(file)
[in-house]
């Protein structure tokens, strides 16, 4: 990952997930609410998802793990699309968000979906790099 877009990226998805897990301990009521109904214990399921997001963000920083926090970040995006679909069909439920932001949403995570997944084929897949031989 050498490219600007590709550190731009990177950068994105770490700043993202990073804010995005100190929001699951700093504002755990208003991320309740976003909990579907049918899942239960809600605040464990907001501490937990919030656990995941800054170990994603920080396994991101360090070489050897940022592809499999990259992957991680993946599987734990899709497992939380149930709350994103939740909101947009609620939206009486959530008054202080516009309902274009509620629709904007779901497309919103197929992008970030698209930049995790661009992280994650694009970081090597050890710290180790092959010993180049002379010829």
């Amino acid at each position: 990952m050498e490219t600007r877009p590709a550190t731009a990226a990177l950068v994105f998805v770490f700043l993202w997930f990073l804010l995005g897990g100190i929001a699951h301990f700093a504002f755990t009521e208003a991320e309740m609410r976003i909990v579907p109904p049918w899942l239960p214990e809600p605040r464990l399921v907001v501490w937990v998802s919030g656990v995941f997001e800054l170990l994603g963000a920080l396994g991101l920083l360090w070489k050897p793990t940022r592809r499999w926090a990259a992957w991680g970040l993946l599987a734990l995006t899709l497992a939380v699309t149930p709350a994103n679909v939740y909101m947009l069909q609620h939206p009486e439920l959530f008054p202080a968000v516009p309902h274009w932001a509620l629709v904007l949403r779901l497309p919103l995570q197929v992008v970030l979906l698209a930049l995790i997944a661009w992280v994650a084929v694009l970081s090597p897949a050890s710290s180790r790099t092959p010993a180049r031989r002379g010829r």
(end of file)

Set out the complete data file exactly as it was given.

[in-house]
């Protein structure tokens, strides 16, 4: 990952997930609410998802793990699309968000979906790099 877009990226998805897990301990009521109904214990399921997001963000920083926090970040995006679909069909439920932001949403995570997944084929897949031989 050498490219600007590709550190731009990177950068994105770490700043993202990073804010995005100190929001699951700093504002755990208003991320309740976003909990579907049918899942239960809600605040464990907001501490937990919030656990995941800054170990994603920080396994991101360090070489050897940022592809499999990259992957991680993946599987734990899709497992939380149930709350994103939740909101947009609620939206009486959530008054202080516009309902274009509620629709904007779901497309919103197929992008970030698209930049995790661009992280994650694009970081090597050890710290180790092959010993180049002379010829």
């Amino acid at each position: 990952m050498e490219t600007r877009p590709a550190t731009a990226a990177l950068v994105f998805v770490f700043l993202w997930f990073l804010l995005g897990g100190i929001a699951h301990f700093a504002f755990t009521e208003a991320e309740m609410r976003i909990v579907p109904p049918w899942l239960p214990e809600p605040r464990l399921v907001v501490w937990v998802s919030g656990v995941f997001e800054l170990l994603g963000a920080l396994g991101l920083l360090w070489k050897p793990t940022r592809r499999w926090a990259a992957w991680g970040l993946l599987a734990l995006t899709l497992a939380v699309t149930p709350a994103n679909v939740y909101m947009l069909q609620h939206p009486e439920l959530f008054p202080a968000v516009p309902h274009w932001a509620l629709v904007l949403r779901l497309p919103l995570q197929v992008v970030l979906l698209a930049l995790i997944a661009w992280v994650a084929v694009l970081s090597p897949a050890s710290s180790r790099t092959p010993a180049r031989r002379g010829r």